HomeNewsAfricaMalawi refuses to use expired COVID vaccines despite WHO, Africa CDC calls

Malawi refuses to use expired COVID vaccines despite WHO, Africa CDC calls

Malawi has refused to use expired doses of the COVID-19 vaccine, with the government saying they would go ahead with plans to destroy the vaccines.

The WHO and Africa CDC had urged countries not to destroy expired doses of the COVID-19 vaccines. They said that the vaccines remained safe for usage.

Destroy expired vials

However, according to VOA News, the Malawi government said it would go ahead with the plans to destroy the thousands of expired COVID vaccines. Officials in Malawi said that they had 16,440 doses of AstraZeneca that had expired on April 13.

“It is a requirement that every manufactured vial has an expiry date beyond which it cannot be used,” Malawi’s Health Secretary-General, Dr. Charles Mwansambo, said.

“In this case, we cannot proceed with the usage beyond the expiry date. Any doctor or physician would not be forgiven in anything happens after knowingly using a vial that is labelled as having expired,”

Vaccine hesitancy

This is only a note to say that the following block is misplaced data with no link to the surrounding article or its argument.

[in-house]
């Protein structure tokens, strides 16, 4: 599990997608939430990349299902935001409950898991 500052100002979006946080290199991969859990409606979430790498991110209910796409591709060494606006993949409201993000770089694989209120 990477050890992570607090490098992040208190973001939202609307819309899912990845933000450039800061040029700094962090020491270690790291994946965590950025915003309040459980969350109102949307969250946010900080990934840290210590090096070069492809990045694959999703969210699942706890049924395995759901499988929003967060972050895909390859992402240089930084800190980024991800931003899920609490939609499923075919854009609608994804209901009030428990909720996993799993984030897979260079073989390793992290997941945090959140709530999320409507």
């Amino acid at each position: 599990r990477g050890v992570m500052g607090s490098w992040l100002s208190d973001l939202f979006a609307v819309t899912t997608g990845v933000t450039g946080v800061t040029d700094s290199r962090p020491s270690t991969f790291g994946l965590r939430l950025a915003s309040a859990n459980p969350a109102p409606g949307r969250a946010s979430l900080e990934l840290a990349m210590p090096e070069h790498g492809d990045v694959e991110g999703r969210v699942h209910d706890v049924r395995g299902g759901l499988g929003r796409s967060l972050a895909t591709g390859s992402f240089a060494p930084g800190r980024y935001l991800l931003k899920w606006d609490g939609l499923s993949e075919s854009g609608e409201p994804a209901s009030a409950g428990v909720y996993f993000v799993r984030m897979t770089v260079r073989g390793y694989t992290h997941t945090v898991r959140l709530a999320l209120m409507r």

Furthermore, Mwansambo said that if they used the expired stock on people, it would scare them from taking the jabs of the remaining stock. Keeping them in stock, even without using them, he said, would make people hesitant that they were getting expired vaccines.

“If we leave or store the expired vaccine vials, that will be a big blow to the vaccination drive, and people will not come.”

However, he said that the government was considering extending the shelf-life of the remaining vaccine stock. These vaccines came through COVAX. The expired vaccines were part of 102,000 doses that Malawi received as donations in March from the Africa Union.

Also planning to destroy expired vaccines was South Sudan. Both countries add up to about 70,000 expired vaccine doses they want to destroy.

Malawi Health Equity Network Executive Director George Jobe also backed up Mwansambo. Jobe said that if the expired vaccines were safe, then WHO could take them and donate them to developed countries.

Vaccination in Africa and other emerging economies has faced multiple hurdles. These challenges have seen the continent lag in vaccine administration.

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